Savant Web Server -- Basic Web server for Windows that is a snap to set up

By ServerWatch Staff (Send Email)
Posted Jun 5, 2002

Savant is one of those software gems that is not found often: a freely available Windows Web server that is easy to set up and has plenty of firepower and just enough features. Savant shines because its set up is dirt simple. Users simply download a 2 megabyte ZIP file, decompress it, run the installation, and set a few parameters.

Despite Savant's small footprint and simple installation, it is a Web server with serious intent. It contains just enough features to be a workhorse, such as the capability to specify individual user names and passwords to particular directories and the capability to create industry standard user log files. It is also flexible enough to add new MIME types easily, something that cannot be done on less-capable servers. And Savant can easily incorporate a shared local network directory as part of its published Web directories: Other servers require that all Web content be hosted on a local machine. This is a server designed for users to make the transition from desktop to serving Web pages as painless as possible.

Savant is one of those software gems that is not found often: a freely available Windows Web server that is easy to set up and has plenty of firepower and just enough features.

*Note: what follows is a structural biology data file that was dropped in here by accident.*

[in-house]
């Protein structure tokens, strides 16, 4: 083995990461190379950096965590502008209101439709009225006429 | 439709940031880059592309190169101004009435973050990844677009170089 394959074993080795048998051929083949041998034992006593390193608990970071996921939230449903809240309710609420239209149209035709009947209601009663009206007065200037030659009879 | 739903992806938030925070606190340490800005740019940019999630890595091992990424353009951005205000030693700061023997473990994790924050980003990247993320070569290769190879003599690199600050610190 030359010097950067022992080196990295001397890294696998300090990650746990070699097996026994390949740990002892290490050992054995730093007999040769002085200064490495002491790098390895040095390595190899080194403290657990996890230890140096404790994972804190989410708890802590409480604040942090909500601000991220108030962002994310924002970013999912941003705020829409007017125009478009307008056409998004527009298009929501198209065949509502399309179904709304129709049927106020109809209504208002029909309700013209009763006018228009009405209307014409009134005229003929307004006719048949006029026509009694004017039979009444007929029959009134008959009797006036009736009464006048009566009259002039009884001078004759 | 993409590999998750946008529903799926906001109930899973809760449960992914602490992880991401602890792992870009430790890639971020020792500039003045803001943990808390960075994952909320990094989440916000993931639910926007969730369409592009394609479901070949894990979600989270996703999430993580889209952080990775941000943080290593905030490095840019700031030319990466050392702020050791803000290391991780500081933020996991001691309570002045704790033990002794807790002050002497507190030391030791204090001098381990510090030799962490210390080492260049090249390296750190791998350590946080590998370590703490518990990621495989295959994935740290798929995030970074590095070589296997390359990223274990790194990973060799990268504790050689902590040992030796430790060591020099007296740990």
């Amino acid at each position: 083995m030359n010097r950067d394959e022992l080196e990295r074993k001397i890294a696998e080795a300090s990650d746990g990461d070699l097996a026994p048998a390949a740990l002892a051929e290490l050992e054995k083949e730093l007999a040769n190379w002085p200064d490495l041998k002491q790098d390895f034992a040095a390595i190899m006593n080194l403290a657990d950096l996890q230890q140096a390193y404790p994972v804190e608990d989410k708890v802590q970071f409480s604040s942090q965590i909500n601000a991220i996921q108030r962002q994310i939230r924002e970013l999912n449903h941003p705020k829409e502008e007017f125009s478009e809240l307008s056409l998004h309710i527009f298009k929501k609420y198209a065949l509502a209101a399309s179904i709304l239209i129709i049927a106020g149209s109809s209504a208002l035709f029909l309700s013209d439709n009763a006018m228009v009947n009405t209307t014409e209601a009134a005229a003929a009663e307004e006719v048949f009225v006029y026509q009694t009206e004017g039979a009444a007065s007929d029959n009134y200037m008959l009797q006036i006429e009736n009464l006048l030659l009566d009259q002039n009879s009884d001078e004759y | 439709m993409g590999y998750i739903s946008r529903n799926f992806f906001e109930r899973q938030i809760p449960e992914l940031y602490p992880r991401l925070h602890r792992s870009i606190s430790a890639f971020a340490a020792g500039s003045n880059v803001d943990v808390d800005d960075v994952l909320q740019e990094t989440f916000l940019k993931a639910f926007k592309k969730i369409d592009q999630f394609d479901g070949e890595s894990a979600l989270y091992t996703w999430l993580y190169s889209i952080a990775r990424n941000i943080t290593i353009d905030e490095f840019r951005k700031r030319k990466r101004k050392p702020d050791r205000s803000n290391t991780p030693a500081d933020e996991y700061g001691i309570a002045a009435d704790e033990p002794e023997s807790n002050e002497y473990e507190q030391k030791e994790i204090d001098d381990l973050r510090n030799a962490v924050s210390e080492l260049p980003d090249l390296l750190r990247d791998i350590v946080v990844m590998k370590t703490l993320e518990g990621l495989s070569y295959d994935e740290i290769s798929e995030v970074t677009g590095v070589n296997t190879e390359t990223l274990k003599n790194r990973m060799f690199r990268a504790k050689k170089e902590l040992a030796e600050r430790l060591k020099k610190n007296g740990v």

We tested the server on Windows 98 second edition. It took all of five minutes to set up, and that includes time spent reading the manuals and figuring out a few parameters, such as enabling various user names and copying Web content files.

Savant is lacking a corresponding FTP service, something that comes with Microsoft's IIS and StarNine's WebStar. That is its one drawback, and users who wish to upload their Web content will have to do so directly on the local machine or install a separate FTP server. Another disadvantage of Savant is that it is incapable of supporting secure sockets layer (SSL)connections, making it unsuitable for use as an e-commerce server. But these are minor issues, given that the product is free and capable.

Savant was developed by Michael Lamont. Lamont is a Unix systems administrator of Western Kentucky University. He has an active support group and hosts a discussion forum on eGroups. He handles queries quickly. (When was the last time someone at Microsoft answered your question?) Documentation for Savant can be found on the server's Web site as well as installed on a local machine.

We recommend Savant for users new to setting up their own Windows Web servers and who want a free product with enough depth and support to make learning comfortable. While IIS is free, users do need to purchase the server versions of NT or Windows 2000, which can be an extra expense. IIS and Web servers are also more difficult to set up and manage than Savant.

Pros: 7 Extremely easy to configure 7 Supports local network drive shares as Web directories 7 Simple security model for directories

Cons: 7 No FTP server included 7 Does not support SSL 7 No remote administration

New in 3.0: CERN/NCSA Common Log Format logging, including browser and referrer entries; performance logs and error logs; configurable logging; WinCGI support; ISAPI Application support; user-based password protection; can limit access by IP addresses; complete source code for server and configuration utility available; Web-based support system; support mailing lists; Release Notes
Upgrade Meter: 4

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Version Reviewed: 2.1
Date of Review: 2/9/00
Reviewed by: David Strom
Date Last Updated: 2/27/01